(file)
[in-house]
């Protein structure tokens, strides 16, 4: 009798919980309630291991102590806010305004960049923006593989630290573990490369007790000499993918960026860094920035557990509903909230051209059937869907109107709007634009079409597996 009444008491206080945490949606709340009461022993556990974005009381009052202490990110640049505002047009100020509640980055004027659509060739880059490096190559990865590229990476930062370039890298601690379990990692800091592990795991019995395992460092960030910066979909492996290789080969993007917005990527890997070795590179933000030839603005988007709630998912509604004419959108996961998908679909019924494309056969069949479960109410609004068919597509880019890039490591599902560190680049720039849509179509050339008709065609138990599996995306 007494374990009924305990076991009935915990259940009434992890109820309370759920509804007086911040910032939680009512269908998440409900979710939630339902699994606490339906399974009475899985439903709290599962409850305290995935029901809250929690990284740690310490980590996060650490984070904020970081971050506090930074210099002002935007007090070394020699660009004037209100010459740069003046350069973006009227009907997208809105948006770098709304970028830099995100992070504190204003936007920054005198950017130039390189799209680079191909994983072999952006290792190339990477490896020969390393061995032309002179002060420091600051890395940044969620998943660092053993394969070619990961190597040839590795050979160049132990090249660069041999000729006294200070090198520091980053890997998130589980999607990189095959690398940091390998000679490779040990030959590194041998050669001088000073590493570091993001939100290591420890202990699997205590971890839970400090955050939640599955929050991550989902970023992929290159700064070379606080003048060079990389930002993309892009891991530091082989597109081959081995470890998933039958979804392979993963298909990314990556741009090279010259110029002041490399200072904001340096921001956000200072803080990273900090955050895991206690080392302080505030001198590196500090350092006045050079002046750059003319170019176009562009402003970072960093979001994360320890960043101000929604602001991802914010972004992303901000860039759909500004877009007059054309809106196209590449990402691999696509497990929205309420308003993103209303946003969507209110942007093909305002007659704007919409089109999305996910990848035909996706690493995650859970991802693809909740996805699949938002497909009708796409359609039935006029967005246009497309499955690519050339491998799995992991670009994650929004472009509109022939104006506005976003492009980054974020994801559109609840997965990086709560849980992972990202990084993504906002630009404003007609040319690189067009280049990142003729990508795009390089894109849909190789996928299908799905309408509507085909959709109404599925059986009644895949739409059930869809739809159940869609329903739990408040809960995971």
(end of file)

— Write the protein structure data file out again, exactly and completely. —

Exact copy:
[in-house]
């Protein structure tokens, strides 16, 4: 009798919980309630291991102590806010305004960049923006593989630290573990490369007790000499993918960026860094920035557990509903909230051209059937869907109107709007634009079409597996 009444008491206080945490949606709340009461022993556990974005009381009052202490990110640049505002047009100020509640980055004027659509060739880059490096190559990865590229990476930062370039890298601690379990990692800091592990795991019995395992460092960030910066979909492996290789080969993007917005990527890997070795590179933000030839603005988007709630998912509604004419959108996961998908679909019924494309056969069949479960109410609004068919597509880019890039490591599902560190680049720039849509179509050339008709065609138990599996995306 007494374990009924305990076991009935915990259940009434992890109820309370759920509804007086911040910032939680009512269908998440409900979710939630339902699994606490339906399974009475899985439903709290599962409850305290995935029901809250929690990284740690310490980590996060650490984070904020970081971050506090930074210099002002935007007090070394020699660009004037209100010459740069003046350069973006009227009907997208809105948006770098709304970028830099995100992070504190204003936007920054005198950017130039390189799209680079191909994983072999952006290792190339990477490896020969390393061995032309002179002060420091600051890395940044969620998943660092053993394969070619990961190597040839590795050979160049132990090249660069041999000729006294200070090198520091980053890997998130589980999607990189095959690398940091390998000679490779040990030959590194041998050669001088000073590493570091993001939100290591420890202990699997205590971890839970400090955050939640599955929050991550989902970023992929290159700064070379606080003048060079990389930002993309892009891991530091082989597109081959081995470890998933039958979804392979993963298909990314990556741009090279010259110029002041490399200072904001340096921001956000200072803080990273900090955050895991206690080392302080505030001198590196500090350092006045050079002046750059003319170019176009562009402003970072960093979001994360320890960043101000929604602001991802914010972004992303901000860039759909500004877009007059054309809106196209590449990402691999696509497990929205309420308003993103209303946003969507209110942007093909305002007659704007919409089109999305996910990848035909996706690493995650859970991802693809909740996805699949938002497909009708796409359609039935006029967005246009497309499955690519050339491998799995992991670009994650929004472009509109022939104006506005976003492009980054974020994801559109609840997965990086709560849980992972990202990084993504906002630009404003007609040319690189067009280049990142003729990508795009390089894109849909190789996928299908799905309408509507085909959709109404599925059986009644895949739409059930869809739809159940869609329903739990408040809960995971």